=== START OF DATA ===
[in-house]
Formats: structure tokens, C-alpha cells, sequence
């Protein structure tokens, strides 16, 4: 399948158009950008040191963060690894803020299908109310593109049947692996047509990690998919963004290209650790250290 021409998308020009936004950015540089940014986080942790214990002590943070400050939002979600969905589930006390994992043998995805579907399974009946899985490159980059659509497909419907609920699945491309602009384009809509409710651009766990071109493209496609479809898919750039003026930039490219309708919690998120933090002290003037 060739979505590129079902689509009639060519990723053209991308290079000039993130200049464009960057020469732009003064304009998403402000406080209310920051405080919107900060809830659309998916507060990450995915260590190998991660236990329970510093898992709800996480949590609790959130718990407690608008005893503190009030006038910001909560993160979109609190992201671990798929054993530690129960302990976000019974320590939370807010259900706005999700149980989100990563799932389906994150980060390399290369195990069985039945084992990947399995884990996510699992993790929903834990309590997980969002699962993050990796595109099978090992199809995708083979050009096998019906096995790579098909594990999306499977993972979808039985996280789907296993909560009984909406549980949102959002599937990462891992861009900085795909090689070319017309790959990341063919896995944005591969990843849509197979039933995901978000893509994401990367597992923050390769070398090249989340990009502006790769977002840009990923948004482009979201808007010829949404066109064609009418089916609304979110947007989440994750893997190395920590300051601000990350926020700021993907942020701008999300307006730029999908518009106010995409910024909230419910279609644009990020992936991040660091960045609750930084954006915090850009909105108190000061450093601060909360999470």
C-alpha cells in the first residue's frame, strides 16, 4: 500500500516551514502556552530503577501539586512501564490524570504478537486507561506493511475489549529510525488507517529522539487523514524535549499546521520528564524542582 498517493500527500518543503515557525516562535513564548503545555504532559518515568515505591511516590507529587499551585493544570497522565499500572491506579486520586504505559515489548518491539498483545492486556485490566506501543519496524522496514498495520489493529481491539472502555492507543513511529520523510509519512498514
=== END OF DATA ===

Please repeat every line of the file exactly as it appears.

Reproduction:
[in-house]
Formats: structure tokens, C-alpha cells, sequence
């Protein structure tokens, strides 16, 4: 399948158009950008040191963060690894803020299908109310593109049947692996047509990690998919963004290209650790250290 021409998308020009936004950015540089940014986080942790214990002590943070400050939002979600969905589930006390994992043998995805579907399974009946899985490159980059659509497909419907609920699945491309602009384009809509409710651009766990071109493209496609479809898919750039003026930039490219309708919690998120933090002290003037 060739979505590129079902689509009639060519990723053209991308290079000039993130200049464009960057020469732009003064304009998403402000406080209310920051405080919107900060809830659309998916507060990450995915260590190998991660236990329970510093898992709800996480949590609790959130718990407690608008005893503190009030006038910001909560993160979109609190992201671990798929054993530690129960302990976000019974320590939370807010259900706005999700149980989100990563799932389906994150980060390399290369195990069985039945084992990947399995884990996510699992993790929903834990309590997980969002699962993050990796595109099978090992199809995708083979050009096998019906096995790579098909594990999306499977993972979808039985996280789907296993909560009984909406549980949102959002599937990462891992861009900085795909090689070319017309790959990341063919896995944005591969990843849509197979039933995901978000893509994401990367597992923050390769070398090249989340990009502006790769977002840009990923948004482009979201808007010829949404066109064609009418089916609304979110947007989440994750893997190395920590300051601000990350926020700021993907942020701008999300307006730029999908518009106010995409910024909230419910279609644009990020992936991040660091960045609750930084954006915090850009909105108190000061450093601060909360999470």
C-alpha cells in the first residue's frame, strides 16, 4: 500500500516551514502556552530503577501539586512501564490524570504478537486507561506493511475489549529510525488507517529522539487523514524535549499546521520528564524542582 498517493500527500518543503515557525516562535513564548503545555504532559518515568515505591511516590507529587499551585493544570497522565499500572491506579486520586504505559515489548518491539498483545492486556485490566506501543519496524522496514498495520489493529481491539472502555492507543513511529520523510509519512498514